Document Detail


The adaptive function of tiger moth clicks against echolocating bats: an experimental and synthetic approach.
MedLine Citation:
PMID:  16326950     Owner:  NLM     Status:  MEDLINE    
Abstract/OtherAbstract:
We studied the efficiency and effects of the multiple sensory cues of tiger moths on echolocating bats. We used the northern long-eared bat, Myotis septentrionalis, a purported moth specialist that takes surface-bound prey (gleaning) and airborne prey (aerial hawking), and the dogbane tiger moth, Cycnia tenera, an eared species unpalatable to bats that possesses conspicuous colouration and sound-producing organs (tymbals). This is the first study to investigate the interaction of tiger moths and wild-caught bats under conditions mimicking those found in nature and to demand the use of both aerial hawking and gleaning strategies by bats. Further, it is the first to report spectrograms of the sounds produced by tiger moths while under aerial attack by echolocating bats. During both aerial hawking and gleaning trials, all muted C. tenera and perched intact C. tenera were attacked by M. septentrionalis, indicating that M. septentrionalis did not discriminate C. tenera from palatable moths based on potential echoic and/or non-auditory cues. Intact C. tenera were attacked significantly less often than muted C. tenera during aerial hawking attacks: tymbal clicks were therefore an effective deterrent in an aerial hawking context. During gleaning attacks, intact and muted C. tenera were always attacked and suffered similar mortality rates, suggesting that while handling prey this bat uses primarily chemical signals. Our results also show that C. tenera temporally matches the onset of click production to the ;approach phase' echolocation calls produced by aerial hawking attacking bats and that clicks themselves influence the echolocation behaviour of attacking bats. In the context of past research, these findings support the hypotheses that the clicks of arctiid moths are both an active defence (through echolocation disruption) and a reliable indicator of chemical defence against aerial-hawking bats. We suggest these signals are specialized for an aerial context.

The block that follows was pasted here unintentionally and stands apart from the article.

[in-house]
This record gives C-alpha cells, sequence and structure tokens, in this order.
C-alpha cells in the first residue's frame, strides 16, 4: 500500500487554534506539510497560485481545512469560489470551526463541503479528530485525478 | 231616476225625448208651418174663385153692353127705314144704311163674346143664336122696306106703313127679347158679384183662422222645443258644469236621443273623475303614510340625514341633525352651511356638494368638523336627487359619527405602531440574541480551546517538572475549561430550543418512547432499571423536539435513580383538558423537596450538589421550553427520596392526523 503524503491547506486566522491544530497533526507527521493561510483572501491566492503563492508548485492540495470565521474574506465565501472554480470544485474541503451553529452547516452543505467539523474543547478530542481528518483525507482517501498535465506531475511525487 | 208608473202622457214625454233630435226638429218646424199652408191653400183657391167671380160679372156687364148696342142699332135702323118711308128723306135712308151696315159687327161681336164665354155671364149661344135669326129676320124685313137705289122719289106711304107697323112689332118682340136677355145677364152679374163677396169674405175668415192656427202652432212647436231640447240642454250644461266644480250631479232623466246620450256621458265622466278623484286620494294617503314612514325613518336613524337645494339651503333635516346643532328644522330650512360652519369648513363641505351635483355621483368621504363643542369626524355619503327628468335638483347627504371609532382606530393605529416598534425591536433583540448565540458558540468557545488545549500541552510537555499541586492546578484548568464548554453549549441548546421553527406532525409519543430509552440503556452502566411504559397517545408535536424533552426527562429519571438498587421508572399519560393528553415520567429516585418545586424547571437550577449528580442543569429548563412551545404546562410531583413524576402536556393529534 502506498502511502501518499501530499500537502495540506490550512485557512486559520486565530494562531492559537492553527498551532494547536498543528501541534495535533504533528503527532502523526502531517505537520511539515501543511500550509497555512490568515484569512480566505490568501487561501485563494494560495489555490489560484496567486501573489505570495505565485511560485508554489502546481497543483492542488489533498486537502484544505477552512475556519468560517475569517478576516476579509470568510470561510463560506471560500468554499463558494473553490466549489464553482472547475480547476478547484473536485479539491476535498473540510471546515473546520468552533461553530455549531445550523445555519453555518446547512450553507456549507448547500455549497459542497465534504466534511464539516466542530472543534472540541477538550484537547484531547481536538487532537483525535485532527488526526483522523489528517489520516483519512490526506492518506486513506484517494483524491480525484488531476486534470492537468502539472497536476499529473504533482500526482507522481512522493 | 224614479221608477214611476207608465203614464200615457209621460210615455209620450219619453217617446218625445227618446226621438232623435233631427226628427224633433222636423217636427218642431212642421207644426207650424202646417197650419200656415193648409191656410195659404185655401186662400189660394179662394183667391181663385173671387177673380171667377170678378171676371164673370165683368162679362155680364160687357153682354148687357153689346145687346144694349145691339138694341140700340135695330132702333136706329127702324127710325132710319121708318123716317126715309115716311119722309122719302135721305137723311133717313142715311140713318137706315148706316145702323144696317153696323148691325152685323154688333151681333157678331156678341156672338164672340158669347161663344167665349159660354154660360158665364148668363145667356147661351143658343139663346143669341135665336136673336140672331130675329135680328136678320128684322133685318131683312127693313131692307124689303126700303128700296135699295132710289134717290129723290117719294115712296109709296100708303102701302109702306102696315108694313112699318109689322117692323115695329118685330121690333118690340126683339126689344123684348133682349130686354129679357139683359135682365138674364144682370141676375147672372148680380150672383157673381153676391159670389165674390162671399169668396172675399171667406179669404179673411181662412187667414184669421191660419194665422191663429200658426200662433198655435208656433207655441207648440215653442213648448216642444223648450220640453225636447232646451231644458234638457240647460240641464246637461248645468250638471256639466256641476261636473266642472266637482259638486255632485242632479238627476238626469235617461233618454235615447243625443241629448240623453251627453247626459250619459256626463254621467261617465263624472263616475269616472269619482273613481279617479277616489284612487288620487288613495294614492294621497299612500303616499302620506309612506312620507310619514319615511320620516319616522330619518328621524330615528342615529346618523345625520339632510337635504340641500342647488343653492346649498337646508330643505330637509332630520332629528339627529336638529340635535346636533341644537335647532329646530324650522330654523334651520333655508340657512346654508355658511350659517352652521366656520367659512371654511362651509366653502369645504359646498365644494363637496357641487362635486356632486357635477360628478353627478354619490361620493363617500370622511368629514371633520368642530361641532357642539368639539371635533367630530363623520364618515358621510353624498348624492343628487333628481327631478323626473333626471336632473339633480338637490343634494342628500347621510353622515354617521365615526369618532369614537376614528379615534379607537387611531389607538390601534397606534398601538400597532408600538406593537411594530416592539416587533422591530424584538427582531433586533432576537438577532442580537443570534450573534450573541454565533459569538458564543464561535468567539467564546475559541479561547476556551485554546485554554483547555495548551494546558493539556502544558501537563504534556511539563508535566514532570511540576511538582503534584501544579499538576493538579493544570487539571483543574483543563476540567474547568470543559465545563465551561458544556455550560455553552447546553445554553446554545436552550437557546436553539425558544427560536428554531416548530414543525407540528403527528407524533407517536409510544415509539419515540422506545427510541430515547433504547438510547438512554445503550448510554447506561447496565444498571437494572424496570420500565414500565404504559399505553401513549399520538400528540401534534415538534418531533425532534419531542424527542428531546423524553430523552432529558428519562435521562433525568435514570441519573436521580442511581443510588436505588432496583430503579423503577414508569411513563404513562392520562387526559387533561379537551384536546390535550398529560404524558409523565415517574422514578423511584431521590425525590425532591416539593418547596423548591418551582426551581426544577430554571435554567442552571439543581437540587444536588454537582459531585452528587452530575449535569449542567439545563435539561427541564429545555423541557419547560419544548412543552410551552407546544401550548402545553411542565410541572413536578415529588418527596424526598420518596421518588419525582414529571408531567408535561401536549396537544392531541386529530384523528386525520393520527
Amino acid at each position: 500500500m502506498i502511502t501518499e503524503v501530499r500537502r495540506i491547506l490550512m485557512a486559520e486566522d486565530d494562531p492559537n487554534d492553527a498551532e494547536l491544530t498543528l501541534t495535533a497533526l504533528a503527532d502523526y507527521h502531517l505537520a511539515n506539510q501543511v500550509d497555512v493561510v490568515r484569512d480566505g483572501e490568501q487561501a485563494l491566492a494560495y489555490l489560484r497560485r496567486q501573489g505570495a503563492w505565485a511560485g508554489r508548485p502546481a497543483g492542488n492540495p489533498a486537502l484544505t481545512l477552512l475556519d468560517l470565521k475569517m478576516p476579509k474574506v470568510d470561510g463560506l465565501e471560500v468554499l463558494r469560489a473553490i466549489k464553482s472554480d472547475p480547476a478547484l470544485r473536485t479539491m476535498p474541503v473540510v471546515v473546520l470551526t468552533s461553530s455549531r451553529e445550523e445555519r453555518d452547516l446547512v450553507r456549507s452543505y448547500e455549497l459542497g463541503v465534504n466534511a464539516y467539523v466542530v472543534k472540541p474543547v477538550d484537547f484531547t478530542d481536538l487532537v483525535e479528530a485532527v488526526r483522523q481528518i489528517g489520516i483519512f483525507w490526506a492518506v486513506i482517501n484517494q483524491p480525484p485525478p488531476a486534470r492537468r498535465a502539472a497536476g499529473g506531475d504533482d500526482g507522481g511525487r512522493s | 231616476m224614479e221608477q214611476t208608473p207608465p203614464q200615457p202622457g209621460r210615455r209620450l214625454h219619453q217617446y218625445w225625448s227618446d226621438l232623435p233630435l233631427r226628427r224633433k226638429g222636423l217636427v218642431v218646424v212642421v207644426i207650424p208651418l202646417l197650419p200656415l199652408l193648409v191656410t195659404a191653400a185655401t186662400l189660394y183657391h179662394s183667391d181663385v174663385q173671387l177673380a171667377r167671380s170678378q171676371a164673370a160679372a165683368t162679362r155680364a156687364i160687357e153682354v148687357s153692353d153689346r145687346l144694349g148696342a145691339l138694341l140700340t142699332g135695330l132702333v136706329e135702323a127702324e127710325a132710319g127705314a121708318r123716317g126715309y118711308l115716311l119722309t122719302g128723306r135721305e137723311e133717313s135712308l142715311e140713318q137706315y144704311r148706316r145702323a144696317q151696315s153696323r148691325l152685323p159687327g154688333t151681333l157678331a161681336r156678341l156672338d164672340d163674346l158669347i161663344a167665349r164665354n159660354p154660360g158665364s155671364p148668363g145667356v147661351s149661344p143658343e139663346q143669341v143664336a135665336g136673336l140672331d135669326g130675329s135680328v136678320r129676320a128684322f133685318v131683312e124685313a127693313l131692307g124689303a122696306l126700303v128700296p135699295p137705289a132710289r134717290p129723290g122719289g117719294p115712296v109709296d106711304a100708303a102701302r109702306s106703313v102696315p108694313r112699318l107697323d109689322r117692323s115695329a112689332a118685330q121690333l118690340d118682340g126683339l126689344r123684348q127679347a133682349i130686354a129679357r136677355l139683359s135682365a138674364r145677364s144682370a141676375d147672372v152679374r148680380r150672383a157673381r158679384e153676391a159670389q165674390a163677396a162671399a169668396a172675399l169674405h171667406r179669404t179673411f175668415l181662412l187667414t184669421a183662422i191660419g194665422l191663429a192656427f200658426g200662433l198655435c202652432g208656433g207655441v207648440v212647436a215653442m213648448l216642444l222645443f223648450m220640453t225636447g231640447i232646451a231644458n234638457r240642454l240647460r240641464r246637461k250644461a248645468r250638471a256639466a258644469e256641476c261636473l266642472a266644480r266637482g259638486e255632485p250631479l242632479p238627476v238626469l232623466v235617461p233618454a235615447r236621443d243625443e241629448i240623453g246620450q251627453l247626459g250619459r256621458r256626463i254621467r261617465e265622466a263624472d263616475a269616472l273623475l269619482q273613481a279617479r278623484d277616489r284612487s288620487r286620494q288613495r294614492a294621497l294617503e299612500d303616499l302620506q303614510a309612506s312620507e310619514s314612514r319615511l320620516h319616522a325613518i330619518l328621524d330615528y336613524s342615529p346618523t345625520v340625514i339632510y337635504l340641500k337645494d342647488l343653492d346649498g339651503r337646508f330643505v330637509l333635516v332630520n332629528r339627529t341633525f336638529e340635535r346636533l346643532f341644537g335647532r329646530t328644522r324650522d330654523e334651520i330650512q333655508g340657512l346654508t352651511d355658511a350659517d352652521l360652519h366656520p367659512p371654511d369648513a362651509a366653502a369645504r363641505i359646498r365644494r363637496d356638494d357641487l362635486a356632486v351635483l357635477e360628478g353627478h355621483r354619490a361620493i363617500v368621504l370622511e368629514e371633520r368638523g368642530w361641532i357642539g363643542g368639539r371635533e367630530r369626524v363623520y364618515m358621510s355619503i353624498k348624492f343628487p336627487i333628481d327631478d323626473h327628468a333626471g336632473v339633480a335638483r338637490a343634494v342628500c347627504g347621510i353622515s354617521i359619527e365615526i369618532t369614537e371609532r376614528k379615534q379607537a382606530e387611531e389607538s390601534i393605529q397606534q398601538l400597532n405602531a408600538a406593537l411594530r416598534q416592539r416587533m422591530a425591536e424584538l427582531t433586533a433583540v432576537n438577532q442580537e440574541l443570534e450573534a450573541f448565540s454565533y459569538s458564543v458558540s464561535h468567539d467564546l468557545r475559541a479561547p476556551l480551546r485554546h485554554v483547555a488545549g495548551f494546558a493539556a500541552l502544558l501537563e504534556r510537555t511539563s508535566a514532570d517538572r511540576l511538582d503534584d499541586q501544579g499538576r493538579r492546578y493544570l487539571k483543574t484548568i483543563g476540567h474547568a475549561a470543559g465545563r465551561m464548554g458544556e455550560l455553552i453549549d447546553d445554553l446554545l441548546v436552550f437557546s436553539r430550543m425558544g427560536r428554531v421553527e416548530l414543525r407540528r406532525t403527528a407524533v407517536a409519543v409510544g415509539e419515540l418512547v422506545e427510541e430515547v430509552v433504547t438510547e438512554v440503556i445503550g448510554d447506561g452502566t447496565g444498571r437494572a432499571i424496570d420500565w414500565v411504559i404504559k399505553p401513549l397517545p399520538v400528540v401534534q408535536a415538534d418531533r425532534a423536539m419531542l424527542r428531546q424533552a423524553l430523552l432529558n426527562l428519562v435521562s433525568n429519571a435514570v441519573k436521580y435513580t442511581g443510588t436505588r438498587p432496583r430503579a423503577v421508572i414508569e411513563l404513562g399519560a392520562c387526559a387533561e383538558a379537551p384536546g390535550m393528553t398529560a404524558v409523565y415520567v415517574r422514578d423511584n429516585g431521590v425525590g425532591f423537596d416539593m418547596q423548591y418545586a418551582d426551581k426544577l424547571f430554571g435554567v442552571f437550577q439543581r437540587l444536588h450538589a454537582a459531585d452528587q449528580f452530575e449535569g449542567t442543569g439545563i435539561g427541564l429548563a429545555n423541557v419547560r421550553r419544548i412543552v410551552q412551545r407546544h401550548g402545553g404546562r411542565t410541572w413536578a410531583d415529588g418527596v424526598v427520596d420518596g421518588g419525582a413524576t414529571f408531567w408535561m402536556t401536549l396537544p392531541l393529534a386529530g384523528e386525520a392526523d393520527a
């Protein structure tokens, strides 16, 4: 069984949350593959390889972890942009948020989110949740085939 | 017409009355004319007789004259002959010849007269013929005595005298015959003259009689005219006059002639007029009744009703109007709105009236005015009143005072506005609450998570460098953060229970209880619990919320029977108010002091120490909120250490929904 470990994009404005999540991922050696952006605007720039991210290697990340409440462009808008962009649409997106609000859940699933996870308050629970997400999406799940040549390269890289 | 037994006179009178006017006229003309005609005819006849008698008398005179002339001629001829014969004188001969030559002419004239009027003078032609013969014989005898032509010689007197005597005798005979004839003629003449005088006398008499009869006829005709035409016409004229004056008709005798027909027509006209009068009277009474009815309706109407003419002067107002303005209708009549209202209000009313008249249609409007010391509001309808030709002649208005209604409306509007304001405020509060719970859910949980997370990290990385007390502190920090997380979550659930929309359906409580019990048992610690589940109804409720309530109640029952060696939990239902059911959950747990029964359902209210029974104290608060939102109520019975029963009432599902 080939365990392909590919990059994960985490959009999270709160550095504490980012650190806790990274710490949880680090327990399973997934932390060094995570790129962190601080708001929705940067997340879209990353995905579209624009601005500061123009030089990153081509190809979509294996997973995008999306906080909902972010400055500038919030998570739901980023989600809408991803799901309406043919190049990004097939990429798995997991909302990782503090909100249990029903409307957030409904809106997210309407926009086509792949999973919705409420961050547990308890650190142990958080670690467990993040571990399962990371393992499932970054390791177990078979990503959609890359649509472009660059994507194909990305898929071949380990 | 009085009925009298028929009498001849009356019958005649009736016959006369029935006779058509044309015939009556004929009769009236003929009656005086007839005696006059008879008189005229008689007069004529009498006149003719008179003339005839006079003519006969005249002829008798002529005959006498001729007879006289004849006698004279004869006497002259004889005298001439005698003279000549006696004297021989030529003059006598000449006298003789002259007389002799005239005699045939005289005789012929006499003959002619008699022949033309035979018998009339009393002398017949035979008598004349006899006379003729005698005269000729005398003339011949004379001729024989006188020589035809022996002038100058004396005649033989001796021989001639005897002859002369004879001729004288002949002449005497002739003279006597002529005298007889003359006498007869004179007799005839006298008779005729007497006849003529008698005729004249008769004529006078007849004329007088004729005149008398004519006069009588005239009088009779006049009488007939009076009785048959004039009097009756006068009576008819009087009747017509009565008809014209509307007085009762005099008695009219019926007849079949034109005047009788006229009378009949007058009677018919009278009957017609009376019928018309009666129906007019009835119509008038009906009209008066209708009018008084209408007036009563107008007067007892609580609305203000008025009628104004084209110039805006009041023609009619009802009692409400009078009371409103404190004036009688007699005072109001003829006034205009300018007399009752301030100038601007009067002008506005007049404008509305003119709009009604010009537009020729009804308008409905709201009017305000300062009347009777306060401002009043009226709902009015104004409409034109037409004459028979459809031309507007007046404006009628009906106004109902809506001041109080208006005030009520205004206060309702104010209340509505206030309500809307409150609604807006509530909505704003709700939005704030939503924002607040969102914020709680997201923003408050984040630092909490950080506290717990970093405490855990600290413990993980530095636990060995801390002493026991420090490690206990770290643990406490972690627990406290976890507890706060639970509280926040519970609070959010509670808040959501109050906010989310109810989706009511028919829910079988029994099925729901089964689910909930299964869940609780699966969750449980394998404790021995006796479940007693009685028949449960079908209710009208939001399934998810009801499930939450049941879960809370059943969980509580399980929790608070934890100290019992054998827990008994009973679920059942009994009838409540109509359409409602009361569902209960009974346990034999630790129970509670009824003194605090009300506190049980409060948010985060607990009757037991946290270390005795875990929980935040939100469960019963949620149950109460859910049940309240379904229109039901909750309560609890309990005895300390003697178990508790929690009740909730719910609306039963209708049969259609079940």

Authors:
John M Ratcliffe; James H Fullard
Publication Detail:
Type:  Comparative Study; Journal Article; Research Support, Non-U.S. Gov't    
Journal Detail:
Title:  The Journal of experimental biology     Volume:  208     ISSN:  0022-0949     ISO Abbreviation:  J. Exp. Biol.     Publication Date:  2005 Dec 
Date Detail:
Created Date:  2005-12-05     Completed Date:  2006-09-01     Revised Date:  2006-11-15    
Medline Journal Info:
Nlm Unique ID:  0243705     Medline TA:  J Exp Biol     Country:  England    
Other Details:
Languages:  eng     Pagination:  4689-98     Citation Subset:  IM    
Affiliation:
Department of Zoology, University of Toronto at Mississauga, Toronto, Ontario, M5S 3G5, Canada. jmr247@cornell.edu
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MeSH Terms
Descriptor/Qualifier:
Adaptation, Physiological / physiology*
Animals
Chiroptera*
Discrimination (Psychology) / physiology
Echolocation / physiology*
Evolution*
Moths / physiology*
Ontario
Predatory Behavior / physiology*
Sound*
Sound Spectrography
Ultrasonics
Comments/Corrections
Erratum In:
J Exp Biol. 2006 Jul;209(Pt 14):2811

From MEDLINE®/PubMed®, a database of the U.S. National Library of Medicine


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